How To Average Down Stocks

Averaging down stocks  is a strategy that some long term investors use as part of their investment plan. But how do you average down stocks, and how can it benefit you?

How To Average Down Stocks

We’ll look at what it involves, when it should be used and why, and the advantages and disadvantages of averaging stocks as part of an investment strategy. 

What Is An Average Down Strategy?

An average down strategy is when a stockholder buys more of the stock that they already hold, but at a cheaper price. For example, if you bought 100 shares at $20 and then afterwards bought 50 more at $15 this would be averaging down (see also ‘What Is Averaging Down In Stocks?‘).

It is called this because once you have bought the cheaper stock, the average price of your stock is brought down. In this case 150 shares at an average price of just under $79 or $21 less than the original share price. 

When a stock price drops there may be different reasons for this, but it is important to understand what is happening with the company or the wider market before deciding to go ahead and purchase more shares regardless of how much the price has gone down. 

You should be very familiar with the fundamentals of the company so that you are not tempted to buy more shares in a business that could be declining. Watching what is happening internally as well as the market as a whole will aid your decision. 

Investors who are using dollar cost averaging can use this approach as they are focusing on a long term investment strategy and not short term gain.

These types of investors often take a contrary approach to the trend when looking for investment opportunities. 

When Should You Use Average Down As A Strategy?

The best time to average down is when the price of a stock drops significantly following the original investment. This allows investors to increase their position in relation to a specific stock, although the average price of their combined shares is now reduced. 

It is important to be able to understand the fundamentals of a company whose shares you are averaging down on.

As most investors use this strategy as part of a long term investment plan, being aware of the market in general and the particular stock is absolutely vital.

Without adequate knowledge or insight, purchasing stocks at a lower price than you previously paid could mean you are just left holding more shares in a company that is declining. The benefit of averaging down is only realized if the stock rebounds. 

This strategy involves taking a contrarian approach to current trends in the stock market and prevailing thinking regarding investment.

This is why it suits those who are looking at a long term investment horizon, but it should form part of a fuller investing strategy.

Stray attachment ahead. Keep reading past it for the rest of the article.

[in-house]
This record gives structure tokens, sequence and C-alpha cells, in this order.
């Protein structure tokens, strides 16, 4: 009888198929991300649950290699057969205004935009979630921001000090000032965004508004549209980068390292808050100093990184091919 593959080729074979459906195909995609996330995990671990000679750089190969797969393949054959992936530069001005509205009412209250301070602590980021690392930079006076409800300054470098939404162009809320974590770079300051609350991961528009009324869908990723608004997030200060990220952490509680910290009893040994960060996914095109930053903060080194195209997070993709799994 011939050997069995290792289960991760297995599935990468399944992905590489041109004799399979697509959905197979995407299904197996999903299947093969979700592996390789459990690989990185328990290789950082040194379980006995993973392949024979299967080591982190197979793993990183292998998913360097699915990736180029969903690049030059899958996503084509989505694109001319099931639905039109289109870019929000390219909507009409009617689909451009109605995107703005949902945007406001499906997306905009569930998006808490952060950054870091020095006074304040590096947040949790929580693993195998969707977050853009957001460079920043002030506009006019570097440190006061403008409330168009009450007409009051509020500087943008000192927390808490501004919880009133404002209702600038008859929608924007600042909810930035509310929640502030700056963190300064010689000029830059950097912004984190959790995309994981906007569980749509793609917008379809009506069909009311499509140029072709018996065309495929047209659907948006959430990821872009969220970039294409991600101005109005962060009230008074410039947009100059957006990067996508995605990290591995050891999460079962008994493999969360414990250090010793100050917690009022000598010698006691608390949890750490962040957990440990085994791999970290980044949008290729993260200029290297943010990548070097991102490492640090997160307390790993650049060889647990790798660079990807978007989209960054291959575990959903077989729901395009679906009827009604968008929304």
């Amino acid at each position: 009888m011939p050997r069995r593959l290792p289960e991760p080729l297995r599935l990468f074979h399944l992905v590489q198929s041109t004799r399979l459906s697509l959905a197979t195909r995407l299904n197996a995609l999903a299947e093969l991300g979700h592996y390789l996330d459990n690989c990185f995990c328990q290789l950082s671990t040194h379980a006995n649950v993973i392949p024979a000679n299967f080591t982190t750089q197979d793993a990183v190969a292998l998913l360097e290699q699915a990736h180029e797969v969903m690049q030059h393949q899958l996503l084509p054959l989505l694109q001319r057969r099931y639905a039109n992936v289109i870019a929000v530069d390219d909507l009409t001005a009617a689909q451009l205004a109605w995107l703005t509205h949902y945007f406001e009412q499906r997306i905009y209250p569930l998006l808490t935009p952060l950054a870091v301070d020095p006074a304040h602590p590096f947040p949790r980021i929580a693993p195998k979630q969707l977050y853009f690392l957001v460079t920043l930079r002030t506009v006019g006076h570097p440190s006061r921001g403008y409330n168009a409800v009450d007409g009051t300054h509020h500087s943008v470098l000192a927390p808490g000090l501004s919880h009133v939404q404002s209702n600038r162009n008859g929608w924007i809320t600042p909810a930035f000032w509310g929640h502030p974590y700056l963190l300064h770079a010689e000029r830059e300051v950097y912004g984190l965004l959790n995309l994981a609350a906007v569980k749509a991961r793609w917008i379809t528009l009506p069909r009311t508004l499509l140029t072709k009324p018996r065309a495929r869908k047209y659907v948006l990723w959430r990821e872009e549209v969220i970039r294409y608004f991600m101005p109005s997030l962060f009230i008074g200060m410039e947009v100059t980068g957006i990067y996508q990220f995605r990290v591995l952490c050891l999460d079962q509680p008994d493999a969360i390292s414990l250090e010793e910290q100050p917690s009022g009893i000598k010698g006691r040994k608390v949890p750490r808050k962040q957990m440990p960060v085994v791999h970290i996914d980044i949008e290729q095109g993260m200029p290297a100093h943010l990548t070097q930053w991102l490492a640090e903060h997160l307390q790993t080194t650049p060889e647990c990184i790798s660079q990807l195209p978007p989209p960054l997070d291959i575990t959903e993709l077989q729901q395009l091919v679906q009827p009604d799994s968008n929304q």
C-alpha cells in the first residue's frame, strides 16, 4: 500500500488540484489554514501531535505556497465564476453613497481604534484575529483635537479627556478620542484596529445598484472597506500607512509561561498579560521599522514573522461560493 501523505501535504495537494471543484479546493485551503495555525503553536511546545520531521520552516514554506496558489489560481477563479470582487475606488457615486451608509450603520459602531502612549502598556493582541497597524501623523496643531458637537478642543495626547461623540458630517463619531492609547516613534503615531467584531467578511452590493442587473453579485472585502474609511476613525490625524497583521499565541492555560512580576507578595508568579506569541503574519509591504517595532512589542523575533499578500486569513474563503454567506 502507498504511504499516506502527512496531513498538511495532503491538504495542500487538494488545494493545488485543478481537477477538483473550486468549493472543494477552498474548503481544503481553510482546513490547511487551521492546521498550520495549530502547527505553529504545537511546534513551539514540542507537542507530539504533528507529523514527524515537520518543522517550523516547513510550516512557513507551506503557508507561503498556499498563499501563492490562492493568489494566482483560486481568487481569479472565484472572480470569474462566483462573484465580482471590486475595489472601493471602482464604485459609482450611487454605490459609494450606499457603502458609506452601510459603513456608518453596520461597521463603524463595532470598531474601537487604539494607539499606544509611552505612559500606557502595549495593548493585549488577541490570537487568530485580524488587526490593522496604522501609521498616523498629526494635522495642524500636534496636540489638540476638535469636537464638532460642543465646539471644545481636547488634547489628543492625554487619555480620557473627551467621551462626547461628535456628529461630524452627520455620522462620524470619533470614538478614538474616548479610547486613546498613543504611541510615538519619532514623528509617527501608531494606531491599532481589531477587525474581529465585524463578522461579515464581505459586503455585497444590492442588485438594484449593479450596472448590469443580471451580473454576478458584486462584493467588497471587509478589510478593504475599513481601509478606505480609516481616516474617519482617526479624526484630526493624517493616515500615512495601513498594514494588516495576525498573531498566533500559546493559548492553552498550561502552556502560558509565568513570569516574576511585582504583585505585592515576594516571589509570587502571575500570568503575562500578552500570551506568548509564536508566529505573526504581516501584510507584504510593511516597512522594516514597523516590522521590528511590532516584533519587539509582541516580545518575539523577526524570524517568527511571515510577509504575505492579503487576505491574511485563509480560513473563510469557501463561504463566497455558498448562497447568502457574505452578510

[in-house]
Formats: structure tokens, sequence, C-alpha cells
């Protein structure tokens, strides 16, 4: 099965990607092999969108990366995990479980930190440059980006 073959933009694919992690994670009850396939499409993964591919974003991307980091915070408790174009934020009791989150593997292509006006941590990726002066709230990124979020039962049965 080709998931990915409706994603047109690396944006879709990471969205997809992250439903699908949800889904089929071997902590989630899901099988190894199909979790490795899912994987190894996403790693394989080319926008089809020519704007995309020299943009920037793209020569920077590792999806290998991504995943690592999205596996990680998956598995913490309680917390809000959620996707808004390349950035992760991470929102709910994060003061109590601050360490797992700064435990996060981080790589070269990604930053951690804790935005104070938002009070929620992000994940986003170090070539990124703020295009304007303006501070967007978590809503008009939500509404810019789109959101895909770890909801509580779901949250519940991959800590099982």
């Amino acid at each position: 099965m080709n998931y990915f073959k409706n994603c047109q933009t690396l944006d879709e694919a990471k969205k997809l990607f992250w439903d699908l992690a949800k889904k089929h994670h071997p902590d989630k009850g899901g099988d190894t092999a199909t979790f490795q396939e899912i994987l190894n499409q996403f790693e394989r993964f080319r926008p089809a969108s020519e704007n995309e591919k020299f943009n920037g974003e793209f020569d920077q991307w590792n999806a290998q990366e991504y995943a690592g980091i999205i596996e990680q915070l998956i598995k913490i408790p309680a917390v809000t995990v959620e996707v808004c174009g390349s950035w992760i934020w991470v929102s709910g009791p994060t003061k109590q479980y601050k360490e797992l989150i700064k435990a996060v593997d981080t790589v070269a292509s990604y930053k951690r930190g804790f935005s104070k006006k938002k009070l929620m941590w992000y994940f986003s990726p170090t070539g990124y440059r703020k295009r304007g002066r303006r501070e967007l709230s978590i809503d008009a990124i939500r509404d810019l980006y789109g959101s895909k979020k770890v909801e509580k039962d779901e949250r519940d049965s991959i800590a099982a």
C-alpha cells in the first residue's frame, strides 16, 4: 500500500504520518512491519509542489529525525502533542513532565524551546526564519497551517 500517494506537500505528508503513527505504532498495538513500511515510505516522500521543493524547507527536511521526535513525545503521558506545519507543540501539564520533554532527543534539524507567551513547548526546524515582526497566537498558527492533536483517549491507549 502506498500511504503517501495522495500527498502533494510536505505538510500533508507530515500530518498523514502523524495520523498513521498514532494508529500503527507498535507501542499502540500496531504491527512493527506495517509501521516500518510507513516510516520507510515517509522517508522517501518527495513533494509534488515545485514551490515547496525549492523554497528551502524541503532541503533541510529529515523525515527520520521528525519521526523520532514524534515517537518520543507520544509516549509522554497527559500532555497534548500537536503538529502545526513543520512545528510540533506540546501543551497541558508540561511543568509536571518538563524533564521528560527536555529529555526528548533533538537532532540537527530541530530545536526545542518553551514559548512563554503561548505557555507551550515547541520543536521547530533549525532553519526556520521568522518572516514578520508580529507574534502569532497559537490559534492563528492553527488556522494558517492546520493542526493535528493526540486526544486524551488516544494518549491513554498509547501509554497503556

Only after careful consideration should an inexperienced investor use averaging down as a strategy. Without insight into why a stock price is falling and what the longer term implications could be, averaging down may only lead to less valuable shares. 

Why Would You Average Down On Stock?

Why Would You Average Down On Stock?

Many investors use averaging down as part of their wealth accumulation plan, and this is why it is used as part of a long term strategy. Those who engage in dollar cost averaging use averaging down to add to their portfolio.

Dollar cost averaging involves regular investing in the stock market regardless of whether prices are going up or down. The aim is to reap long term average gains rather than making a quick profit. 

An example of this would be a company that is experiencing some restructuring. This could make the market nervous and stock may fall temporarily.

Someone with deeper knowledge would look closer and see that the company is fundamentally sound and average down. 

As long as you are confident that the stock will rebound, there is no reason not to add to your shares and benefit in the long run.

Of course, it is not always possible to predict what will happen, and even the most experienced investors get it wrong occasionally. 

Loss mitigation is another reason for averaging down. If you buy 50 shares at $100 each and the price then drops to $75 that is a 25% loss and the stock would need to increase by 33% from $75 to $100 to start making a profit. 

By averaging down and buying another 50 shares at $75 the price only needs to go up 25% for you to begin to profit. 

Advantages & Disadvantages Of Averaging Down

In order to make the strategy of averaging down work for you, it is necessary to look at all its advantages and disadvantages. 

The main advantage of this approach is that you end up with more of the stock that you want to own at a discounted price. This has the potential to make you a profit in the long term. Recent price movements should not be your sole motivation or indicator of performance. 

If the stock then goes on to perform well, you will have made a sound investment and a good profit for less outlay than you otherwise would have. 

For long term investment goals, averaging down can provide good returns. However, you need to be able to tell the difference between short term downturns in a company’s stock and a sustained decline.

Experience and good research can help, but nothing is certain. 

One of the disadvantages of averaging down is that you may end up with additional shares in a company that is experiencing more than a temporary slump (see also ‘What Is A Pullback In Stocks?‘). If the stock fails to recover, you will be working at a loss.

Projecting the trajectory of stock is tricky and not foolproof. 

So, by buying more of a stock that you already own, you are reducing the average price per share. If the price rebounds, you will make a profit on all the shares. It is a risk, but with some experience and research it can pay dividends. 

Luke Baldwin